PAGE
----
Image Processing Reference

In-Depth Information

14

Chapter 2

when we recognize that the beam in Fig. 2.2 is considered to be infinitely thin; that

is, as it passes through each layer, the layers are homogeneous and without struc-

ture. If we expand the beam size, we find that each part of the beam is affected dif-

ferently as it passes through the atmosphere. This can be illustrated by tracing a

large number of rays distributed over the beam through the atmosphere. In such

cases, it can be much more convenient to identify the points of common phase in

the beam—the wavefront—follow its path through the various layers and note the

phase variations.

Light, on large scales, is governed by the wave equation, which describes how

light propagates:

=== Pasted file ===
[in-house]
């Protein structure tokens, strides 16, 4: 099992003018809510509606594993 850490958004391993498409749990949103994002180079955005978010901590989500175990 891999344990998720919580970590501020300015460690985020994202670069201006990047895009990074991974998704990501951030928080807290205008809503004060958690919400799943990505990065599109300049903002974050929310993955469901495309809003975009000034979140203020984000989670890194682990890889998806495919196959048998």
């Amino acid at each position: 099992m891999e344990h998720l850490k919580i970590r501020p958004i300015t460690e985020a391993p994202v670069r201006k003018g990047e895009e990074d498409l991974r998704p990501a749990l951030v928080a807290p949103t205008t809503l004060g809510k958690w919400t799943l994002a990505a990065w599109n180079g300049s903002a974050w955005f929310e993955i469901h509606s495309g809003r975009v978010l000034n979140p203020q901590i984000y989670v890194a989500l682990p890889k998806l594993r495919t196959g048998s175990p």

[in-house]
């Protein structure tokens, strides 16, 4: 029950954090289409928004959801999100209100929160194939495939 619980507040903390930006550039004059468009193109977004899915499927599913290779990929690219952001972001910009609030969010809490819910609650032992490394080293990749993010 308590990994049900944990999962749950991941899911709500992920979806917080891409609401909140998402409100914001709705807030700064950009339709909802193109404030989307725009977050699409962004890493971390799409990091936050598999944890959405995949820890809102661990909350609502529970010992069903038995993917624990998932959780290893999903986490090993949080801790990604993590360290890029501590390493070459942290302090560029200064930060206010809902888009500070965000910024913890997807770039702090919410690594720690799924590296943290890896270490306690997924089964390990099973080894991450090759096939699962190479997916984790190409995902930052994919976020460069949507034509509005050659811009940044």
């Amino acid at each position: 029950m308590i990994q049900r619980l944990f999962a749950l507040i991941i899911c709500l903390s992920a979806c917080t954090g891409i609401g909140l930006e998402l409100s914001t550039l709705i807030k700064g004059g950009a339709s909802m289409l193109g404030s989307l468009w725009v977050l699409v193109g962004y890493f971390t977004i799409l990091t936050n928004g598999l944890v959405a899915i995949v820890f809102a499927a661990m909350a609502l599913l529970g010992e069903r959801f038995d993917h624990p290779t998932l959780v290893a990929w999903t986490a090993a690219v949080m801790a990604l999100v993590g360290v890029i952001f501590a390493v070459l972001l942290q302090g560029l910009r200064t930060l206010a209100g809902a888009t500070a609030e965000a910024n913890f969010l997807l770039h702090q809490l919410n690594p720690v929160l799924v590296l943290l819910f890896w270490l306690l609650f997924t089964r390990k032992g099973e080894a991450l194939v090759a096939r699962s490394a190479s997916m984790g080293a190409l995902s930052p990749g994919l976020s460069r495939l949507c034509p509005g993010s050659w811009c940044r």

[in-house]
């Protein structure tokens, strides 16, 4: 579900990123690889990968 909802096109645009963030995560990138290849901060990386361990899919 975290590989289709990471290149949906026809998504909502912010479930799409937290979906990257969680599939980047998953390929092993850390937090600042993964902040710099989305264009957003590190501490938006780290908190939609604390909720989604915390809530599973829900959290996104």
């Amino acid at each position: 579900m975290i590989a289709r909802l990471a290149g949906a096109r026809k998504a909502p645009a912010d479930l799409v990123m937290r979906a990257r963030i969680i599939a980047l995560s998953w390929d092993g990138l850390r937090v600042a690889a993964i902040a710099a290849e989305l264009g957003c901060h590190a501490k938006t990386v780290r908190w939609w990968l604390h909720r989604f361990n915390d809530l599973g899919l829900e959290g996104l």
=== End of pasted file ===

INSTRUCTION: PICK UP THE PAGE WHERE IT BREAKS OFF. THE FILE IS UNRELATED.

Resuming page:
(
)

2

1

∂

Er

t

(
)

2

∇−

Er

=

0

.

(2.2)

2

2

c

∂

Here
c
is the speed of light,
t
is time,
E
is the energy, and

is the partial derivative

with direction. The solution of the wave equation is basically a sinusoidally varying

wave, which in complex notation is

∇

(

)

(
)

Ee
i

ωϕ
,

t

−−

r

Er

=

(2.3)

0

where
E
0
is the amplitude,

is the angular frequency,
t
is the time,
k
is the wave

number,
x
is the displacement, and

ω

is the phase. Equation 2.3 can be rewritten us-

ing the Euler Relation (Kaplan 1981), reducing the form of the equation to a sinu-

soid. This sinusoidally varying wave and its important elements are detailed in

Fig. 2.3.

ϕ

Figure 2.3
A 3D illustration of a propagating electromagnetic wave.